Fondant Rose Ruffle Cake - Cake Decorating Tutorial
Have you tried making a Fondant Rose Ruffle cake yet? Ruffles look absolutely gorgeous on a cake, but they do take forever to finish. The plus about ruffles is that no matter how badly you think you made your ruffles they do end up look absolutely gorgeous. That's just the nature of ruffle I think.
This is My Signature Chocolate Creme Cake with Velvet vanilla Buttercream and of course home made Fondant.
Now I've already shared with you how to make ruffles on my video Ruffle Wedding Cake The only difference is the way you attach your ruffles to the cake. Instead of placing it horizontally or vertically on the tier, you place it in a spiral.
The outcome of this will depend on how experienced you are with ruffles. For those who've worked with ruffle before it's easier to handle, for an inexperienced hand it might be a trial and error. Having said that I do encourage you to try. It's a lot easier than it looks.
The difficult part is that it involved lots and lots of ruffles so very time consuming. So if you choose to do this cake make sure you add the extra time needed into your cost price for the cake.
Prepare your 50/50 mix
I would recommend to use a 50/50 mix of fondant and gum paste as that would give you a better stretch.
In this case I had to use 100% fondant because the birthday girl was allergic to edible gum. So while I would prefer to roll the fondant really thin in this case I had to roll it a tad thicker. If you roll them thinner and have issues keep them upright. Just use toothpicks to hold them in place then take them off when they are a bit dry.
- As always start with your fondant covered tiers.
- Divide the cake and mark how many and how far you want your roses to be spaced. I have six dots made but I didn't take a picture.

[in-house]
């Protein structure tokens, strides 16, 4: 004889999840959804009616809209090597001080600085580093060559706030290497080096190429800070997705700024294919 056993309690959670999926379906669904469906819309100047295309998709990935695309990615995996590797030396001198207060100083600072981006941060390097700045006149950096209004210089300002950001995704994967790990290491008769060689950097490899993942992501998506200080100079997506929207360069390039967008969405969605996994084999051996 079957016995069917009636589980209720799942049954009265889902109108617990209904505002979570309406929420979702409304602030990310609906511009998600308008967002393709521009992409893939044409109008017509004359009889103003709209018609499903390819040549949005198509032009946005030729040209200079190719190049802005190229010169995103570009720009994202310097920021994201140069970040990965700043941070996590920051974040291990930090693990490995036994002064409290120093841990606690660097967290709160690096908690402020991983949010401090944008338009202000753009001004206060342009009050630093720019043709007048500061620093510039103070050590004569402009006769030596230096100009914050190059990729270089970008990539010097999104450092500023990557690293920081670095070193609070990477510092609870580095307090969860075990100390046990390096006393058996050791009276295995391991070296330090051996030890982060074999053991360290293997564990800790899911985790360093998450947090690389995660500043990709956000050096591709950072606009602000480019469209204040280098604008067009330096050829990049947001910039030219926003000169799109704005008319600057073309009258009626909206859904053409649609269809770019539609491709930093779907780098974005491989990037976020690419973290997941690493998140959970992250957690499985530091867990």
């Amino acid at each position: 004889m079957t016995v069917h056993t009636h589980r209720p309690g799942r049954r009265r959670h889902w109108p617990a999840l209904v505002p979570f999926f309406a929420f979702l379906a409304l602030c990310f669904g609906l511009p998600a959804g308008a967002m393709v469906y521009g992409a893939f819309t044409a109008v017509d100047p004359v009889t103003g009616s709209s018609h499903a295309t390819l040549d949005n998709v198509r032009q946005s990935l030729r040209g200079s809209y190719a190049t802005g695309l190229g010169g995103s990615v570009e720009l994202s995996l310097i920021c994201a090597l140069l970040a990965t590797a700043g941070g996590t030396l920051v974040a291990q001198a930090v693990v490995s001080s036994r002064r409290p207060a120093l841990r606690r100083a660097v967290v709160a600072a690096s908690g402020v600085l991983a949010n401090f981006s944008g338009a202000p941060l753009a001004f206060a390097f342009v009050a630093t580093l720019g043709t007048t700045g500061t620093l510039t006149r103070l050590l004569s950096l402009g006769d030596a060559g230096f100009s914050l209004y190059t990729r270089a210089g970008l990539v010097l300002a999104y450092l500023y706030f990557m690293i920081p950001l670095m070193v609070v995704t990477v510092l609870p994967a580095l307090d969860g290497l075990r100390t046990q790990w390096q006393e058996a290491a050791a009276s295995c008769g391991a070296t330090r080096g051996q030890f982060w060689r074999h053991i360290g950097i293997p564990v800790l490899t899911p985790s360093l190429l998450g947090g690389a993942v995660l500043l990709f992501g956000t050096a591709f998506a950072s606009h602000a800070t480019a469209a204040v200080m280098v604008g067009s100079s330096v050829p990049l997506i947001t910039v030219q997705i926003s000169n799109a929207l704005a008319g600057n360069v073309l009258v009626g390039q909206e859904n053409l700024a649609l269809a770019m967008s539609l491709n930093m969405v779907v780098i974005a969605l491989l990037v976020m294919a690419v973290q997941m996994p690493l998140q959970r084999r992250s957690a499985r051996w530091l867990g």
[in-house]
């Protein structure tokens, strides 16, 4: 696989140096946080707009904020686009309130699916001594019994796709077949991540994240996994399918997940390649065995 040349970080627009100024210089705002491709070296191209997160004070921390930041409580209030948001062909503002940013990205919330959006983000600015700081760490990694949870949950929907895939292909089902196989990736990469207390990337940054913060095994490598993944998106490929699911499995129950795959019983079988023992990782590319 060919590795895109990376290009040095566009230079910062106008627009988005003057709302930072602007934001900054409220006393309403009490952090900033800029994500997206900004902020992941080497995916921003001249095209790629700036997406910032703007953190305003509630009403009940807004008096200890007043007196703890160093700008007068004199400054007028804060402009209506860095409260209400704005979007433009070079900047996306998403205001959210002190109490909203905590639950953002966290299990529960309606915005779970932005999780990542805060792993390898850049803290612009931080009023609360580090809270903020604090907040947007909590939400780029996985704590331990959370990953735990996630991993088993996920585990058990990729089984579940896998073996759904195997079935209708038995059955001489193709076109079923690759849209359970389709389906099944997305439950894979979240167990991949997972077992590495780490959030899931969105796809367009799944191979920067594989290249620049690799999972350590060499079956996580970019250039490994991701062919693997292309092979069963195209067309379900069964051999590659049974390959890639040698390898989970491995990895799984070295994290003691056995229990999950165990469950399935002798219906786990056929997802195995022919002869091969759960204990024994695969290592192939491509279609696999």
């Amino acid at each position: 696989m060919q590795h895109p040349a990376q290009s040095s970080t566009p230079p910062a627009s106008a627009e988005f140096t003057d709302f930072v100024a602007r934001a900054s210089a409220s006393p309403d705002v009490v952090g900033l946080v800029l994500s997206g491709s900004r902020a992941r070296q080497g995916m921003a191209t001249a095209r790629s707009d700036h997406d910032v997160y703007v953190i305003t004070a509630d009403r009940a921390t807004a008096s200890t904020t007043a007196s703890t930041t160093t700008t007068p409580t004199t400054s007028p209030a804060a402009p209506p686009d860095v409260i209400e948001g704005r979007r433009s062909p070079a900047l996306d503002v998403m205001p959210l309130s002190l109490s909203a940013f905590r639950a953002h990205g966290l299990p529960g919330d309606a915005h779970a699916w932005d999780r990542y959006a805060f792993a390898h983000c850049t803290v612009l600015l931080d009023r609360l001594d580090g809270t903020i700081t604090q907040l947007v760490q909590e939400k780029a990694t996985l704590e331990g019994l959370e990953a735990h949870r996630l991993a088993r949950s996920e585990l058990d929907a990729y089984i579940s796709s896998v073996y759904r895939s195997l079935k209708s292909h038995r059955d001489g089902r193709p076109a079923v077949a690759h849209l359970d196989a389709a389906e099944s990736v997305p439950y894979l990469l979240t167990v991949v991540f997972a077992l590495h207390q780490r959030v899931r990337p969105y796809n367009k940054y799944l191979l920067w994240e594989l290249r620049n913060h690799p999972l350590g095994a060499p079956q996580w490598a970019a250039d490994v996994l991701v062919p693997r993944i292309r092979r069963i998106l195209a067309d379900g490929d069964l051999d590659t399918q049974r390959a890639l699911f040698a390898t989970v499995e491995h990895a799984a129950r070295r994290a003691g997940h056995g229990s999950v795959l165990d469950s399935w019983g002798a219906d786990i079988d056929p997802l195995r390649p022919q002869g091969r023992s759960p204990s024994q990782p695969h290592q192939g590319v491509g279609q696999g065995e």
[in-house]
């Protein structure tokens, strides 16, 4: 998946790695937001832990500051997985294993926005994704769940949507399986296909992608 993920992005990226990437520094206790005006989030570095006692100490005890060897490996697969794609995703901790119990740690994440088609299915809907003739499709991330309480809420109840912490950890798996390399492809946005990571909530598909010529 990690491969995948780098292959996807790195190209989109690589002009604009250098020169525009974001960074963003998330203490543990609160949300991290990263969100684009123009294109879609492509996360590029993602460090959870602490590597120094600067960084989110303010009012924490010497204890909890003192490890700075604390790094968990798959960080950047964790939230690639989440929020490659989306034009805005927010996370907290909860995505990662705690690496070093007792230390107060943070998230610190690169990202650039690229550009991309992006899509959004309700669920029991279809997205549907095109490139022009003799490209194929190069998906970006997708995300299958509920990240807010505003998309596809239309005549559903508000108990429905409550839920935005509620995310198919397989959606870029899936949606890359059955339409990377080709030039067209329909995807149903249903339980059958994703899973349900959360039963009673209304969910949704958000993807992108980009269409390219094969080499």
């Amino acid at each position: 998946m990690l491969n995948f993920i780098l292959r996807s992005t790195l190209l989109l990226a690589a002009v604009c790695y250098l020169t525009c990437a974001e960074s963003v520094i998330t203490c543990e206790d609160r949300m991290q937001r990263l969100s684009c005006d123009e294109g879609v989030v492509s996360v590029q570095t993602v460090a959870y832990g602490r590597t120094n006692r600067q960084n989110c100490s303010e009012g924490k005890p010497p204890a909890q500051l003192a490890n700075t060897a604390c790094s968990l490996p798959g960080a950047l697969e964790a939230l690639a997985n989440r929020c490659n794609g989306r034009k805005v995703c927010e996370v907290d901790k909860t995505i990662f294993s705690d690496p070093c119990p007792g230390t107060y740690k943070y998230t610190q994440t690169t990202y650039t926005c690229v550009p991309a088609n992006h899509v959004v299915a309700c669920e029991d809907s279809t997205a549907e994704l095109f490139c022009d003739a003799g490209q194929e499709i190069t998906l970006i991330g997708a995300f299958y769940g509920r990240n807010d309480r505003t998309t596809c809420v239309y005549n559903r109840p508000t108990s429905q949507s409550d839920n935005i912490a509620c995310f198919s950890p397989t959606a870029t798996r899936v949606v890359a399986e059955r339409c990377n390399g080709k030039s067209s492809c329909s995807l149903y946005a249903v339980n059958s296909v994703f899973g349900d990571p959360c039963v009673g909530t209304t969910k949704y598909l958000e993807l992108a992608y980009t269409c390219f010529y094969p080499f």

- I used my flexible measure tape - measured the circumference, divided that into six and made dots approximately. Not complicated right?
Roll your strips about 1/4 inch wide.
Ruffle the edges with the ball tool on the foam pad. Run the ball tool half on the pad and half on the edge in a firm and swift motion and you will have not wrinkles but a nice ruffle.
Now start placing your ruffle
- Brush the cake surface with some water - Not too much just enough to make it tacky. Too much water will make the ruffle move around and less water will not make them stick firmly. Don't worry you will get a hang of it as you go.
- You can start from the inside out or from the outside in... I found this method from the middle works more better for me.
- You can see I have pinch some pleats along the way. That will come naturally with the spiral motion so don't fight it. Just pinch the bottom on the cake as you go along.
- As you can see the bottom of your ruffle actually sits snug on the cake. Use the small side of your ball tool or the back of your paint brush to help press the ruffles - be gentle and don't poke holes into the cake.
- Make a second ruffle exactly the same as the first and continue with the spiral as you did the first.
Make the center
- Now for the center I made the ruffle just the same way as above but I made the spiral in my hand and then stuck it in place on the cake nesting it neatly inside the ruffles made.
- Continue to make the outside petals. I added one more ruffle to this one before I moved on to make the next ruffle rose.
- You can make two or even three more until you reach the top edge of your cake.
- You see these gaps? Just fill them with more ruffles. You can continue to make them spriralling around the roses or just fill the gaps with neatly tucked ruffles like I am doing here.
And that's it for this Ruffle Rose Cake.
Are you new to cake decorating? Do you love cake decorating?
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